2014 0.232 0.163 0.628
2015 0.308 0.100 0.000

Data courtesy of Fangraphs

Gregorius is still making outs frequently on fly balls, unsurprisingly, though he is hitting fewer of them, even after making four flyball outs on Friday night. He's hit more groundballs, but he's doing better this year on those than he was last year. The killer, line drives. As Nikhil pointed out in the offseason, Didi Gregorius would do well to hit more line drives. Last season, he got a hit in almost two-thirds of his line-drives. This season, after a sample size of four line-drives, he's batting 0-for-3.

Give him another two hits and suddenly his batting average is 0.212, still not great but starting to trend in the above-Mendoza direction. Maybe one of them goes for extra bases, and the slugging average is a little higher, and while it's a fun game to be handing out hits to struggling Yankee batters, I'll get to you in a bit Carlos Beltran, I'm really not sure if we can make anything out of all this. At some point this season Gregorius was going to make three straight outs on line drives, unfortunately for him it's happened on his first four attempts - the other was a sacrifice fly. I don't know if the ground ball to fly ball ratio is a change in approach, if it is maybe it's a good thing. It probably isn't, or he might not have made four flyball outs on Friday.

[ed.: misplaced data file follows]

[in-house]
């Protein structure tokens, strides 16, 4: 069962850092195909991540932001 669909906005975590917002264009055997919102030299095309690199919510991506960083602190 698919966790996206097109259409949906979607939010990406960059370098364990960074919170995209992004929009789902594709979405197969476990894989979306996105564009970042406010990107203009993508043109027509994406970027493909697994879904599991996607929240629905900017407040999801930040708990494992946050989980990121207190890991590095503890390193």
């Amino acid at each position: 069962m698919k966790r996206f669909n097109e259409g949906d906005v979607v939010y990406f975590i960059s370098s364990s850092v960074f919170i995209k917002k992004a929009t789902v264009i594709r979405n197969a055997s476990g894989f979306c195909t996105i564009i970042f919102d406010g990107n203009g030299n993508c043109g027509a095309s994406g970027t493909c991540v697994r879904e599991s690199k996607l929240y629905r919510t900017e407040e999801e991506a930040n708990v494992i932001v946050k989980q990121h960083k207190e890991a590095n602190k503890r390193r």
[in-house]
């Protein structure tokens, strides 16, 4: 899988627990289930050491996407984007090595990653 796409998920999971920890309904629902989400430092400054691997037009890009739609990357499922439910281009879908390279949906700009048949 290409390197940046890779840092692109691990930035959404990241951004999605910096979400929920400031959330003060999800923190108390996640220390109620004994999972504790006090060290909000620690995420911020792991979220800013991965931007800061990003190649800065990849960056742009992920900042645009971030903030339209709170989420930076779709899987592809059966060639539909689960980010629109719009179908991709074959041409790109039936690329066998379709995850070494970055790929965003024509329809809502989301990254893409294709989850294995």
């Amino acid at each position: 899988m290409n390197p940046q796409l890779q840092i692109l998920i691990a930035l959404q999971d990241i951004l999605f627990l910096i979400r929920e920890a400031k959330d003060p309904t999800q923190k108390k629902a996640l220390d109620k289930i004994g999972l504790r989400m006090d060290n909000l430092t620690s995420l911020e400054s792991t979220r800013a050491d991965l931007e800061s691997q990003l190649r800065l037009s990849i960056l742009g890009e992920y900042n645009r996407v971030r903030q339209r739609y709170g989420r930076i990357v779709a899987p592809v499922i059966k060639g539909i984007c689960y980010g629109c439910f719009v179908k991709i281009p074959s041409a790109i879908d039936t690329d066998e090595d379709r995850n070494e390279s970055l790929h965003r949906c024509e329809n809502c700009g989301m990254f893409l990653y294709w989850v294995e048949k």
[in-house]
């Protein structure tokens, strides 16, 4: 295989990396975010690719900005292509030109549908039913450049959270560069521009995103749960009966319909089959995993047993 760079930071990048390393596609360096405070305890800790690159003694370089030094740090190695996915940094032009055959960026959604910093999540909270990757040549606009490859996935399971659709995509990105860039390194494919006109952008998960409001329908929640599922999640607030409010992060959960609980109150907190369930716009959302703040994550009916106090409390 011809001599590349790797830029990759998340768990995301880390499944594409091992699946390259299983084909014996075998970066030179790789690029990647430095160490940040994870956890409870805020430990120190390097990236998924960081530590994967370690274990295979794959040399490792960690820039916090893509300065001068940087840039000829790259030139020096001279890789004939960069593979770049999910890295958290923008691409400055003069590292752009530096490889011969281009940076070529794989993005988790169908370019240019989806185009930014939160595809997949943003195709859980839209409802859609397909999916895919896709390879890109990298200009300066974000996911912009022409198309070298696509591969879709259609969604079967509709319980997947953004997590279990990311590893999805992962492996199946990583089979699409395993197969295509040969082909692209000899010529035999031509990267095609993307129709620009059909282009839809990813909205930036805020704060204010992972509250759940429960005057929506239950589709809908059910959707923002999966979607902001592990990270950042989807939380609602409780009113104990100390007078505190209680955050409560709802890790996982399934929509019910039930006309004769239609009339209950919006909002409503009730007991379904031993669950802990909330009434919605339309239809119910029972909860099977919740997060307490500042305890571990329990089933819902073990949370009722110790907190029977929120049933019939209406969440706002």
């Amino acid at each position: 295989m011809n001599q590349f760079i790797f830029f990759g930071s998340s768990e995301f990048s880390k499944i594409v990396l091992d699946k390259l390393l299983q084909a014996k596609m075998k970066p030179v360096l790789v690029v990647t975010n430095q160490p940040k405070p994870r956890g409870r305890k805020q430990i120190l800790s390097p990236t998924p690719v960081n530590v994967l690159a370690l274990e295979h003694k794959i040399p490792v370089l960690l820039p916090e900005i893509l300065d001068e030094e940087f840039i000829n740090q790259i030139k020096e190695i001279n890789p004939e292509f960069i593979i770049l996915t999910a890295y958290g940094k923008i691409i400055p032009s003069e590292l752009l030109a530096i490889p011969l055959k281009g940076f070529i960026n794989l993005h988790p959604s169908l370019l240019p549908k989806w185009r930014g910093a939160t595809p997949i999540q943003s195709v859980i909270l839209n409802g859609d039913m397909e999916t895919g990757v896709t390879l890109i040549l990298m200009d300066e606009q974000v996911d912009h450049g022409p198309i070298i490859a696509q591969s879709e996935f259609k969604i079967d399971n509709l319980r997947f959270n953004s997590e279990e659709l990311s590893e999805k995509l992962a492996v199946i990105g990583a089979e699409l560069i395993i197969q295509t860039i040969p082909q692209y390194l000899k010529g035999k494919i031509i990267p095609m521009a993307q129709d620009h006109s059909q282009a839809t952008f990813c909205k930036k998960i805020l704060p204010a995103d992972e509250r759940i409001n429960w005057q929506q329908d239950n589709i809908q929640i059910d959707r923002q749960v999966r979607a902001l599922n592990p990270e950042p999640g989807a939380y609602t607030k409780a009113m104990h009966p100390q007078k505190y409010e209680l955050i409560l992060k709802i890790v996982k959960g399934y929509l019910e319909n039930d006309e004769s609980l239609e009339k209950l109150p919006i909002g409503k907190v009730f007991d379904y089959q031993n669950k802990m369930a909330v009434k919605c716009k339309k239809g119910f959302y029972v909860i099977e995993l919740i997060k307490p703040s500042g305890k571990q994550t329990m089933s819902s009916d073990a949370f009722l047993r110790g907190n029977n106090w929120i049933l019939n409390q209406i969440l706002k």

The only thing I do know in all this is these tables would have looked quite different if this post had been published a day later or a day earlier, that's the thing with early season small sample sizes. By the time you read this, Sunday's game is probably over, and maybe Gregorius has a couple of line drive hits and makes an out on a groundball, and the data starts to normalize a little. Maybe something completely different happens. Perhaps all we can say is that it's simply too soon to be trying to get anything meaningful out of batted ball data, or really in anything that underlines early season performance. Surely then, though, it's simply far too early to make anything meaningful out of the performance itself? Even if it's a case of looking at Didi and thinking he's rushing, or trying too hard, or whatever else. What player looks good when he's going through a slump?

I can't in all fairness argue against anyone having made up their minds on the trade, for I already have. I liked the move on its merits at the time, the Yankees traded a potentially valuable but uncertain asset in the rotation for one at shortstop and shortstops are not easy to acquire. If we are judging on performance though, I think it's just going to have to be a case of waiting till we have more than a handful of games.

What do you think about judging the decision to trade for Didi Gregorius? Is the conversation premature, or do you have an opinion on the early returns?